Religiosity and Gender: Nature or Nurture?

This topic submitted by Kristin McCartney and Kate Hetrick ( at 11:37 pm on 2/28/01. Additions were last made on Tuesday, May 28, 2002. Section: Myers.

Religiosity and Gender: Nature or Nurture?


It seems that in every place and time, in every human culture religion has played a pivotal role in human life. When speculating on the reasons for the universality of religion, sociobiologists often note the fact that humans are pattern-seeking creatures, who tell ourselves stories to explain our world (Gazzniga 1998). The fact that we are story-telling animals with conceptions of time and consequences means that we may exercise foresight, but also that we may feel deep anxiety and fear (Sapolsky 1998). Religion is one way for us to assuage that fear and come to terms with our own vulnerability. Indeed, several studies have shown that those who are religiously active (attend church regularly, pray often) have lower mortality rates and lower levels of anxiety and depression (Maltby 1998; Hummer, Rogers, and Nam 1999). More specifically, in long term studies it is shown that religiousity is highly protective in depressive disorder to women (Miller, Warren, and Wickramarante 1999; Mirola 1999). Scholars have noted that women are both religious and affected by depressive disorders at rates significantly higher than men (Mirola 1999). As mentioned above they have even noticed the therapeutic nature of religion for women, but few have asked why.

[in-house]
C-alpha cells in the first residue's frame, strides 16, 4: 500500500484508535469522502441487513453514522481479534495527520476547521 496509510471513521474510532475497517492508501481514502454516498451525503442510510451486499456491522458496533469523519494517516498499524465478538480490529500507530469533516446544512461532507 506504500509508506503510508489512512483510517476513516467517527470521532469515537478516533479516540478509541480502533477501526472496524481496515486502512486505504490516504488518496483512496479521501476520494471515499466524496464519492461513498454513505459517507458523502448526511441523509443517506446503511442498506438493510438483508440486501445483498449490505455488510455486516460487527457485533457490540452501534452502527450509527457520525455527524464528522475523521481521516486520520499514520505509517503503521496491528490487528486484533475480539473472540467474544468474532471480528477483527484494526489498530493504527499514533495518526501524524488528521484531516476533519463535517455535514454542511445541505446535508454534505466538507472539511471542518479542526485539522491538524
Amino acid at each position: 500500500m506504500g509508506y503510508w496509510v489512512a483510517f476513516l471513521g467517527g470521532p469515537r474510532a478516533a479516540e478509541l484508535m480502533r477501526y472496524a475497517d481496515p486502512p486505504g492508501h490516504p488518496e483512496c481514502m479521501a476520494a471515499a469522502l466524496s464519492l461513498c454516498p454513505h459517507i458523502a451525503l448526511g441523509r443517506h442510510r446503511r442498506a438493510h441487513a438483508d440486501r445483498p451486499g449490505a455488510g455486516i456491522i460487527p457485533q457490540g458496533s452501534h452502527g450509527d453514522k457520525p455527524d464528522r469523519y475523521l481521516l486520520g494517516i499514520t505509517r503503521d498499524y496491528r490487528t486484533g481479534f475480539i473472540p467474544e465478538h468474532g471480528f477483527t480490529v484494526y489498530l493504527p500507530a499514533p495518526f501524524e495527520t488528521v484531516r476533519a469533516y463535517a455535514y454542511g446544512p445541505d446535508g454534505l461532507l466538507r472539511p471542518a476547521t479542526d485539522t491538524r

Both men and women experience anxiety because of their vulnerability, but women, physically and often socially, are more vulnerable than men. Biologically, this has to do simply with womenÕs different reproductive role. Until quite recently, a reproductively fertile woman was bearing or burying a child every year. A woman is not completely incapacitated when pregnant, but there is no doubt that her mobility and strength are compromised. And with every birth, there (until recently) always existed the very real chance of death. Even when not pregnant, a woman has the burden of menstration. The woman in the ancestral environment was simply more vulnerable than the man and perhaps even more in need of the social and psychic comfort of religion. This could be extended into the lifecycle; it may be no coincidence that when we are at our most vulnerable (near the beginning and end of life) we are the most religious.

For these reasons we believe that there may be a biological basis for womenÕs greater religiosity; even if women and men come from very similar cultural backgrounds, we believe that women will be significantly more religious. The hypothesis of our research is that sex, not cultural background is the strongest predictor of religiosity.